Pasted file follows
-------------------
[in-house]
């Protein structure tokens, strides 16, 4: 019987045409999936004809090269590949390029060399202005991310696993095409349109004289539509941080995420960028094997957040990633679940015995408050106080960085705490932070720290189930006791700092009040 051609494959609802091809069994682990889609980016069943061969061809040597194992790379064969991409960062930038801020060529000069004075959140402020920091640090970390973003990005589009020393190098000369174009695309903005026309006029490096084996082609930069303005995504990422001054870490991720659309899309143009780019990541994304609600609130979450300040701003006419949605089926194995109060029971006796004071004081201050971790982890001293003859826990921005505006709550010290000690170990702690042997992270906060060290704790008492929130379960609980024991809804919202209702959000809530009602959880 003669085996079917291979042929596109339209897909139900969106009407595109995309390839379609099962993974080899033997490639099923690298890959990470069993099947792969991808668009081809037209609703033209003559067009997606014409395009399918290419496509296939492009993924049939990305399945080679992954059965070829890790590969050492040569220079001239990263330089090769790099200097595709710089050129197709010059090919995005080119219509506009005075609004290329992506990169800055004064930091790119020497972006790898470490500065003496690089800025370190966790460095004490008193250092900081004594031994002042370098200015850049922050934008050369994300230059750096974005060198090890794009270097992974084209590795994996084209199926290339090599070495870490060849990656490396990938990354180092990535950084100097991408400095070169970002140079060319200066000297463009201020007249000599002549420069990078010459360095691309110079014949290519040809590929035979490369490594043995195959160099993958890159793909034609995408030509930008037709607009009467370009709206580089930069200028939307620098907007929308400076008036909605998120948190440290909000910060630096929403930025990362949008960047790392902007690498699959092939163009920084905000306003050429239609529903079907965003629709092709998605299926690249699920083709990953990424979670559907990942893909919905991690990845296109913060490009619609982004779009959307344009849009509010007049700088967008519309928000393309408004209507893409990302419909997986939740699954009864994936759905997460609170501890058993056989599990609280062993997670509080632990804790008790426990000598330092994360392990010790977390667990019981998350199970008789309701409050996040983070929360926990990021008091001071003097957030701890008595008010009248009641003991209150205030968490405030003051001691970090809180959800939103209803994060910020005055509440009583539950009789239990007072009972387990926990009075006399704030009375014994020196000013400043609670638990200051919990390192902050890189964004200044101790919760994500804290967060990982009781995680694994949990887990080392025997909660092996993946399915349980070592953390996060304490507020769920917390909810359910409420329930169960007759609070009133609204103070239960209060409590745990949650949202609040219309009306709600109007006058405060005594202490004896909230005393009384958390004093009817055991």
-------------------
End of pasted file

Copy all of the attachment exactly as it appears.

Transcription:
[in-house]
């Protein structure tokens, strides 16, 4: 019987045409999936004809090269590949390029060399202005991310696993095409349109004289539509941080995420960028094997957040990633679940015995408050106080960085705490932070720290189930006791700092009040 051609494959609802091809069994682990889609980016069943061969061809040597194992790379064969991409960062930038801020060529000069004075959140402020920091640090970390973003990005589009020393190098000369174009695309903005026309006029490096084996082609930069303005995504990422001054870490991720659309899309143009780019990541994304609600609130979450300040701003006419949605089926194995109060029971006796004071004081201050971790982890001293003859826990921005505006709550010290000690170990702690042997992270906060060290704790008492929130379960609980024991809804919202209702959000809530009602959880 003669085996079917291979042929596109339209897909139900969106009407595109995309390839379609099962993974080899033997490639099923690298890959990470069993099947792969991808668009081809037209609703033209003559067009997606014409395009399918290419496509296939492009993924049939990305399945080679992954059965070829890790590969050492040569220079001239990263330089090769790099200097595709710089050129197709010059090919995005080119219509506009005075609004290329992506990169800055004064930091790119020497972006790898470490500065003496690089800025370190966790460095004490008193250092900081004594031994002042370098200015850049922050934008050369994300230059750096974005060198090890794009270097992974084209590795994996084209199926290339090599070495870490060849990656490396990938990354180092990535950084100097991408400095070169970002140079060319200066000297463009201020007249000599002549420069990078010459360095691309110079014949290519040809590929035979490369490594043995195959160099993958890159793909034609995408030509930008037709607009009467370009709206580089930069200028939307620098907007929308400076008036909605998120948190440290909000910060630096929403930025990362949008960047790392902007690498699959092939163009920084905000306003050429239609529903079907965003629709092709998605299926690249699920083709990953990424979670559907990942893909919905991690990845296109913060490009619609982004779009959307344009849009509010007049700088967008519309928000393309408004209507893409990302419909997986939740699954009864994936759905997460609170501890058993056989599990609280062993997670509080632990804790008790426990000598330092994360392990010790977390667990019981998350199970008789309701409050996040983070929360926990990021008091001071003097957030701890008595008010009248009641003991209150205030968490405030003051001691970090809180959800939103209803994060910020005055509440009583539950009789239990007072009972387990926990009075006399704030009375014994020196000013400043609670638990200051919990390192902050890189964004200044101790919760994500804290967060990982009781995680694994949990887990080392025997909660092996993946399915349980070592953390996060304490507020769920917390909810359910409420329930169960007759609070009133609204103070239960209060409590745990949650949202609040219309009306709600109007006058405060005594202490004896909230005393009384958390004093009817055991």